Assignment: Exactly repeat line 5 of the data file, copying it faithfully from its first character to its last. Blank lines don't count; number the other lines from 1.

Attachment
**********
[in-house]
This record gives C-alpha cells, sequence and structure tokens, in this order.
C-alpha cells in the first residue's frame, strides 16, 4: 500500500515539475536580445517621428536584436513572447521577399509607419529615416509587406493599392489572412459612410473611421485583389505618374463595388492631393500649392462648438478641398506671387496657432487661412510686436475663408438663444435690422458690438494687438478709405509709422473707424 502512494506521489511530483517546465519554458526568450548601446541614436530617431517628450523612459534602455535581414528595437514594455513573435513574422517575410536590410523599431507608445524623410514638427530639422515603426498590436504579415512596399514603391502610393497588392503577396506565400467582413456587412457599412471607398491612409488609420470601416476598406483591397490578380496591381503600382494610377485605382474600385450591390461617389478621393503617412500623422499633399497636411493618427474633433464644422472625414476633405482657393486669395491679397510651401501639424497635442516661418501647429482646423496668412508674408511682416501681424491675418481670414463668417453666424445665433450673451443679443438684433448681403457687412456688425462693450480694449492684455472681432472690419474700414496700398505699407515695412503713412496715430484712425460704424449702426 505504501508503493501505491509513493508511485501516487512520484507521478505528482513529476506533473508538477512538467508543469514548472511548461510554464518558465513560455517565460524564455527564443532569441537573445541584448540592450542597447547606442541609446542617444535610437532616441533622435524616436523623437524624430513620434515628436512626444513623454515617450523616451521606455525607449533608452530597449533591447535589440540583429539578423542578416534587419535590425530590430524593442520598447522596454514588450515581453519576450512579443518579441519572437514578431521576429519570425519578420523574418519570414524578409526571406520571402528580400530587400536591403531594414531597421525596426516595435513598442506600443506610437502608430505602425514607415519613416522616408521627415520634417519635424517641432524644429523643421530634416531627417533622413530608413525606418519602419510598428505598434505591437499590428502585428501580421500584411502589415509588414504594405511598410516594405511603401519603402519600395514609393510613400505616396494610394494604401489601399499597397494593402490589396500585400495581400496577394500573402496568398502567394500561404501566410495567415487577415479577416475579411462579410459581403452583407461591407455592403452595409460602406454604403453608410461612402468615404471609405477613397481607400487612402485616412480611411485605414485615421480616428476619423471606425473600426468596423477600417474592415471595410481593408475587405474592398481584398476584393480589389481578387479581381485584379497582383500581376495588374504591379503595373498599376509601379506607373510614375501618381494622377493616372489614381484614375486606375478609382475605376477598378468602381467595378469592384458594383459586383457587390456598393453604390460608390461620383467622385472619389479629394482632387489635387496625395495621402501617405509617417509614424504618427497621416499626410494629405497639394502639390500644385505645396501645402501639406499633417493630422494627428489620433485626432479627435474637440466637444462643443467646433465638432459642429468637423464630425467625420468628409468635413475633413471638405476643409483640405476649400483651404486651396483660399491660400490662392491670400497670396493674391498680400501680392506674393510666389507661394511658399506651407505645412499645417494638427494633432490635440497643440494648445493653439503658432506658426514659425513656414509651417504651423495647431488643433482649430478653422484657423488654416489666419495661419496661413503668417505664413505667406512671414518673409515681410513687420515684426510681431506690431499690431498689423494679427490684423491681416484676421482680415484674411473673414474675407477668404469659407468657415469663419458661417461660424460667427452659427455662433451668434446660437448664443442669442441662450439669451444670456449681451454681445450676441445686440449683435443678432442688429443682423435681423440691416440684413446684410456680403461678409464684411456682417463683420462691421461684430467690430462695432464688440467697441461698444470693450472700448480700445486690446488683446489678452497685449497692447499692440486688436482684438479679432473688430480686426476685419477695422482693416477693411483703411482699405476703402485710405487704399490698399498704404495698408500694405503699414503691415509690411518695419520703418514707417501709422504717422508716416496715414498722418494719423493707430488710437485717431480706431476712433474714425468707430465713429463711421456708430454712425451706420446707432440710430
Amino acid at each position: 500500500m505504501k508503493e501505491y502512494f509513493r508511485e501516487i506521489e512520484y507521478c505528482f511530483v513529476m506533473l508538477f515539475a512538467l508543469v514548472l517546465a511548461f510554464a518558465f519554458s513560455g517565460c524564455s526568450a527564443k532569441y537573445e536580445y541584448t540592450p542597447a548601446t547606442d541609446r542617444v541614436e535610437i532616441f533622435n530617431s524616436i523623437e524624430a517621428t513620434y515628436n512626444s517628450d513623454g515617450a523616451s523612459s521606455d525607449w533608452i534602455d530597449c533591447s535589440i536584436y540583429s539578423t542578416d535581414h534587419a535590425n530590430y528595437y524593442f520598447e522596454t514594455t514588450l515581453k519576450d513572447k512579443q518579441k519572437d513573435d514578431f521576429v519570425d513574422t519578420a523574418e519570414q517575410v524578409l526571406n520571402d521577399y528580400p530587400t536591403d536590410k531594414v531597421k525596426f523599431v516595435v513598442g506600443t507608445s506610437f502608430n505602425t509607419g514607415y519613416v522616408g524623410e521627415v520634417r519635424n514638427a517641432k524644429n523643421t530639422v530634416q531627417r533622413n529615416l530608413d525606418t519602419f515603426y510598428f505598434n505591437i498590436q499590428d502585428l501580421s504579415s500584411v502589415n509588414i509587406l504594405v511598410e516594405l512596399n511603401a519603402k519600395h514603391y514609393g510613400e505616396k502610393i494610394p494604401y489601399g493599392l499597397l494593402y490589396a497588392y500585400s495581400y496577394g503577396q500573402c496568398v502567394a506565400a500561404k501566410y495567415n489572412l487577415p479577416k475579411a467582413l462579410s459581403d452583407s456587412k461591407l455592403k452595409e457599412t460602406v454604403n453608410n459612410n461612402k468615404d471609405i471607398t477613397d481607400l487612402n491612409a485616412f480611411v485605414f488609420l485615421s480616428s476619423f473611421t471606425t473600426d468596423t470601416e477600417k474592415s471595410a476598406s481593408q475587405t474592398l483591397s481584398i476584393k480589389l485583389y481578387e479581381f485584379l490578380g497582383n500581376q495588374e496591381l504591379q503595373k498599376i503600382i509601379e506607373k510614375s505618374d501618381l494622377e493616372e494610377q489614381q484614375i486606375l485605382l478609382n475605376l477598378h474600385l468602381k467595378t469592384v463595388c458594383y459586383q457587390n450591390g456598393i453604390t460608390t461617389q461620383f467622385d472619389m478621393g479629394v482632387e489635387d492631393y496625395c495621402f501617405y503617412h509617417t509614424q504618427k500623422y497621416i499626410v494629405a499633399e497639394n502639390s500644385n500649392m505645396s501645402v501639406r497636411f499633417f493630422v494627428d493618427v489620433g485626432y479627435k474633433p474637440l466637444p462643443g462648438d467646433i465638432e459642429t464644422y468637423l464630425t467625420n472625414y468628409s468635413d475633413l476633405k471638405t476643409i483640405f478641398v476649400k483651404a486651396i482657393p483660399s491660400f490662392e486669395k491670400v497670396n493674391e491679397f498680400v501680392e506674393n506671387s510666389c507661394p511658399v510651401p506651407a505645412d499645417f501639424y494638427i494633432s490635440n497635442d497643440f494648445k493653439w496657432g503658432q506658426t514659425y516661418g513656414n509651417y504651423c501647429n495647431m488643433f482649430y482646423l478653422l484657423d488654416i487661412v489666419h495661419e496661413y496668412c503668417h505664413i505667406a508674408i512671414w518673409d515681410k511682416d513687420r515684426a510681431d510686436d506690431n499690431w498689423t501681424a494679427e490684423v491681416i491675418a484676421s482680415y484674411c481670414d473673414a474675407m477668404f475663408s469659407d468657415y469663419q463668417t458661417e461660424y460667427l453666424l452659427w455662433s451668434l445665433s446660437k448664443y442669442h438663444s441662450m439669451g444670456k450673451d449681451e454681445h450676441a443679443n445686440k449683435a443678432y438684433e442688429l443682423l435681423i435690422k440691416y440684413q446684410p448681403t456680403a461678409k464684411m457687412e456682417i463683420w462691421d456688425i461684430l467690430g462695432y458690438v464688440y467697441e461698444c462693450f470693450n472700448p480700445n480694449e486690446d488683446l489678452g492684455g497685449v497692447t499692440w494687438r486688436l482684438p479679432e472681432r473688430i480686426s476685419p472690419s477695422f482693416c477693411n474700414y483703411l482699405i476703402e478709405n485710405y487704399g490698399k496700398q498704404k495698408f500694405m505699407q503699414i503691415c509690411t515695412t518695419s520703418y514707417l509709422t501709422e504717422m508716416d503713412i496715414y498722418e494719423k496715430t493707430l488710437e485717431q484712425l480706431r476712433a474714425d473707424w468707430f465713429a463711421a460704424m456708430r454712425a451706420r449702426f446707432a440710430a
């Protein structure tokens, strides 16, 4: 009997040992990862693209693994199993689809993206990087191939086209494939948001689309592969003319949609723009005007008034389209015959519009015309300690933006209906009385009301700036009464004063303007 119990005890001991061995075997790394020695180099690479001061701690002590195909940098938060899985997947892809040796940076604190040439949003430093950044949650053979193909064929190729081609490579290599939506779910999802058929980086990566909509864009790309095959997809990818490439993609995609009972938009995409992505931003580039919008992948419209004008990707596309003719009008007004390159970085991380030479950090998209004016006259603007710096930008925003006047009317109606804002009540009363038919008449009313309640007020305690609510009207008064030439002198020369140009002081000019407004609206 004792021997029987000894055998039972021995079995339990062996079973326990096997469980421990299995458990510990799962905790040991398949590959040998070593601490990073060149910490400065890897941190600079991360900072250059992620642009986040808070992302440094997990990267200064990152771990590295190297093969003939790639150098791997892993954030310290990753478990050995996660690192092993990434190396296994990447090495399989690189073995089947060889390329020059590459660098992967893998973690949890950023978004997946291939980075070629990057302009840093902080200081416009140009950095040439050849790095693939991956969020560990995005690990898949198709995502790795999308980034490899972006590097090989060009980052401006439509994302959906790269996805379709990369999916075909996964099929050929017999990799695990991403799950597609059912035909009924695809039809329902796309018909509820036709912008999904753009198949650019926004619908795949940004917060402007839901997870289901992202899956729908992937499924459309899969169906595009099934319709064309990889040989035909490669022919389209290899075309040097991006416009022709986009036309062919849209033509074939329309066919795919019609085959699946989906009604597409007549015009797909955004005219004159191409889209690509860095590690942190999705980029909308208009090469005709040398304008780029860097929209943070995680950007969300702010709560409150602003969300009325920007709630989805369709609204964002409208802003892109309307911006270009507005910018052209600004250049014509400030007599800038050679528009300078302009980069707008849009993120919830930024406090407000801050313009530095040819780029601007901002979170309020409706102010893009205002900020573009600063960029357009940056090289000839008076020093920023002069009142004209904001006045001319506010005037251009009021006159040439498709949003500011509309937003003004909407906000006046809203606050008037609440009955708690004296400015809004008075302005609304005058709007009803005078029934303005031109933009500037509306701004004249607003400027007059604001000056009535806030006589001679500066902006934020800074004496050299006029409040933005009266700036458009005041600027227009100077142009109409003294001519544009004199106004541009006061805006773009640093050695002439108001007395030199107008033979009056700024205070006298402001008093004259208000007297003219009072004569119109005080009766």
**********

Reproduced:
């Protein structure tokens, strides 16, 4: 009997040992990862693209693994199993689809993206990087191939086209494939948001689309592969003319949609723009005007008034389209015959519009015309300690933006209906009385009301700036009464004063303007 119990005890001991061995075997790394020695180099690479001061701690002590195909940098938060899985997947892809040796940076604190040439949003430093950044949650053979193909064929190729081609490579290599939506779910999802058929980086990566909509864009790309095959997809990818490439993609995609009972938009995409992505931003580039919008992948419209004008990707596309003719009008007004390159970085991380030479950090998209004016006259603007710096930008925003006047009317109606804002009540009363038919008449009313309640007020305690609510009207008064030439002198020369140009002081000019407004609206 004792021997029987000894055998039972021995079995339990062996079973326990096997469980421990299995458990510990799962905790040991398949590959040998070593601490990073060149910490400065890897941190600079991360900072250059992620642009986040808070992302440094997990990267200064990152771990590295190297093969003939790639150098791997892993954030310290990753478990050995996660690192092993990434190396296994990447090495399989690189073995089947060889390329020059590459660098992967893998973690949890950023978004997946291939980075070629990057302009840093902080200081416009140009950095040439050849790095693939991956969020560990995005690990898949198709995502790795999308980034490899972006590097090989060009980052401006439509994302959906790269996805379709990369999916075909996964099929050929017999990799695990991403799950597609059912035909009924695809039809329902796309018909509820036709912008999904753009198949650019926004619908795949940004917060402007839901997870289901992202899956729908992937499924459309899969169906595009099934319709064309990889040989035909490669022919389209290899075309040097991006416009022709986009036309062919849209033509074939329309066919795919019609085959699946989906009604597409007549015009797909955004005219004159191409889209690509860095590690942190999705980029909308208009090469005709040398304008780029860097929209943070995680950007969300702010709560409150602003969300009325920007709630989805369709609204964002409208802003892109309307911006270009507005910018052209600004250049014509400030007599800038050679528009300078302009980069707008849009993120919830930024406090407000801050313009530095040819780029601007901002979170309020409706102010893009205002900020573009600063960029357009940056090289000839008076020093920023002069009142004209904001006045001319506010005037251009009021006159040439498709949003500011509309937003003004909407906000006046809203606050008037609440009955708690004296400015809004008075302005609304005058709007009803005078029934303005031109933009500037509306701004004249607003400027007059604001000056009535806030006589001679500066902006934020800074004496050299006029409040933005009266700036458009005041600027227009100077142009109409003294001519544009004199106004541009006061805006773009640093050695002439108001007395030199107008033979009056700024205070006298402001008093004259208000007297003219009072004569119109005080009766």